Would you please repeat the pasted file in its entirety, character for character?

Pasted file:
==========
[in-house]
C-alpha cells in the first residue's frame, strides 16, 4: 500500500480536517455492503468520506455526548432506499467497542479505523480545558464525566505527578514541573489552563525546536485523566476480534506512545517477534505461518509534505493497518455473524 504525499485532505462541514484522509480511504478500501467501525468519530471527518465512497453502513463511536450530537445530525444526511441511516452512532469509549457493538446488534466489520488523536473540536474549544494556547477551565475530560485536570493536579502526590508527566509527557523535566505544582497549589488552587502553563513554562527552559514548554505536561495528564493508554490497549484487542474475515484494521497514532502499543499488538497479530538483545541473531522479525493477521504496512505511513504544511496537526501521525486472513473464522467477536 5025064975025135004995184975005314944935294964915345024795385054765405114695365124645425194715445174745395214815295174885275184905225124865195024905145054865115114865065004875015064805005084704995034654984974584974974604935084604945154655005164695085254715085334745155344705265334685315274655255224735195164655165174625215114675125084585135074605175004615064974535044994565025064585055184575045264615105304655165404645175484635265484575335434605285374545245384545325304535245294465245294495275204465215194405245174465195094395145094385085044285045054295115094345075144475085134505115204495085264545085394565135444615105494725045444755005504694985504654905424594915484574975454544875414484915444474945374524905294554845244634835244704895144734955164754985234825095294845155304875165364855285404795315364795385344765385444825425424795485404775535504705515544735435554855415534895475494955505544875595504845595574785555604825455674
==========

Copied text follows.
[in-house]
C-alpha cells in the first residue's frame, strides 16, 4: 500500500480536517455492503468520506455526548432506499467497542479505523480545558464525566505527578514541573489552563525546536485523566476480534506512545517477534505461518509534505493497518455473524 504525499485532505462541514484522509480511504478500501467501525468519530471527518465512497453502513463511536450530537445530525444526511441511516452512532469509549457493538446488534466489520488523536473540536474549544494556547477551565475530560485536570493536579502526590508527566509527557523535566505544582497549589488552587502553563513554562527552559514548554505536561495528564493508554490497549484487542474475515484494521497514532502499543499488538497479530538483545541473531522479525493477521504496512505511513504544511496537526501521525486472513473464522467477536 5025064975025135004995184975005314944935294964915345024795385054765405114695365124645425194715445174745395214815295174885275184905225124865195024905145054865115114865065004875015064805005084704995034654984974584974974604935084604945154655005164695085254715085334745155344705265334685315274655255224735195164655165174625215114675125084585135074605175004615064974535044994565025064585055184575045264615105304655165404645175484635265484575335434605285374545245384545325304535245294465245294495275204465215194405245174465195094395145094385085044285045054295115094345075144475085134505115204495085264545085394565135444615105494725045444755005504694985504654905424594915484574975454544875414484915444474945374524905294554845244634835244704895144734955164754985234825095294845155304875165364855285404795315364795385344765385444825425424795485404775535504705515544735435554855415534895475494955505544875595504845595574785555604825455674